Trousers are a badge of equality between the sexes. When I was at primary school girls weren’t allowed to wear trousers and I spent many a winter shivering in my tights on the way to school, woolly though they may have been. At secondary school girls were at least allowed to wear trousers, or slacks as my Nan would have called them, during the winter but not in the summer. While this undoubtedly made for more comfortable cold weather journeys to and from school it seemed somehow more sexist to me. It was as if they were saying, “Let the little girlies wear trousers while it’s too cold for them but let’s put them back in their place once the sun’s out again.” It infuriated me then and it still does now.
By the time I reached adulthood and started to learn about feminism and campaigns against sex discrimination I was hopeful that the easy-to-do sexism of forcing women to be stereotypically feminine by wearing skirts was if not a thing of the past, then at least on its way out. Alas no. Call it staunch feminist politics or being middle class enough to be able to do so, but I actually turned down work where the employer insisted female workers wore skirts. It was a catering job, but not a waitressing role where perhaps an argument (a flawed one in my opinion) could have been made for a betrousered woman looking less smart than a skirt-wearing one; no this was a job washing up. For which I was told to ensure I was wearing thick tights as the employer was concerned that bare legs would be more at risk from hot water spillages than covered legs. What a lot of twaddle! Trousers, trousers, trousers you damn fools. Trousers are practical, more protective than skirts and tights, can be as smart as you like and are a physical demonstration of somewhere where there is at least a little bit of equality for women.
Just in case you’re thinking about piping up about how men should be allowed to wear skirts, I’d like to say: “Why on earth would they want to – given the above – but that if they find skirts suitable attire then why the hell not?”
I can think of at least two examples off the top of my head of skirt-wearing men, both of whom wore it well. The first was roundhouse-builder Tony Wrench, whom I interviewed when I was a reporter for the Western Telegraph.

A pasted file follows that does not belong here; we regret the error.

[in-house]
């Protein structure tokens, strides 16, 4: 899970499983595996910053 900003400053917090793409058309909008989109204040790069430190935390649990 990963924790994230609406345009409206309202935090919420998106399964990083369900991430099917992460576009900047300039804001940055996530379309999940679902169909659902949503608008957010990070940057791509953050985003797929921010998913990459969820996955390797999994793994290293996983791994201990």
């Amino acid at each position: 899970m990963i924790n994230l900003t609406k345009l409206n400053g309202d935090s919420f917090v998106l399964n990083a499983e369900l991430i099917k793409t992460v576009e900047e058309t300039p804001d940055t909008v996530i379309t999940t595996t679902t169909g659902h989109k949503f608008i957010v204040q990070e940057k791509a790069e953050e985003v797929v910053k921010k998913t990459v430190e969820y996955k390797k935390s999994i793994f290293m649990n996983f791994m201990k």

Pembrokeshire National Park planners had discovered and disapproved of a beautiful, ecologically sound and sustainable roundhouse that Tony had naughtily built without planning permission in the middle of the countryside. Not that anyone could see it to complain about it. It took someone flying overhead in a plane and spotting his solar panels glinting in the sun to bring it to the attention of the authorities! But I digress, Tony was wearing a lovely rust-coloured skirt when I went to visit him and his partner at said roundhouse. He did not want to sit down to have his photo taken, lest he reveal anything he shouldn’t! But he looked cracking, and very manly I might add, in his skirt and I’ve never forgotten it.
Another skirt-wearing male is former Oysterband drummer Lee Partis. If you’ve ever seen a rock, or in this case an energetic folk band, perform then you’ll appreciate just what a physical job drumming is. Just look at how sweaty they get. More so than the rest of the band I reckon and so I’m sure that skirt of his kept him nice and cool and he looked good in it. Not girly, not freakish, but like a man wearing a skirt.
So, men can wear skirts if they want to and so can women. I’m not anti skirt full stop, I’ve got a few skirts in my wardrobe, but I believe it is discrimination to insist someone wear one just because they are female.
So what has prompted this ranting? My stepdaughter’s mother’s comment that she was “trying to get T to wear skirts”. Oh, please! T is 10 years old, a whirlwind crossed with a juggernaut moving at breakneck speed through life with little interest in wearing skirts – and why should she at her age?
It made my blood boil at the thought of tomboy T being moulded into a ‘nice little girl’ and brought my anger at enforced skirt wearing all those years ago back to the surface.
Trousers have been and continue to be important, perhaps even vital, to the emancipation of women. To deny or discourage a girl or a woman from wearing trousers is a sexist act and something to be frowned upon if not openly condemned.
Women and girls, wear your trousers with pride! And don’t let anyone tell you you can’t do so.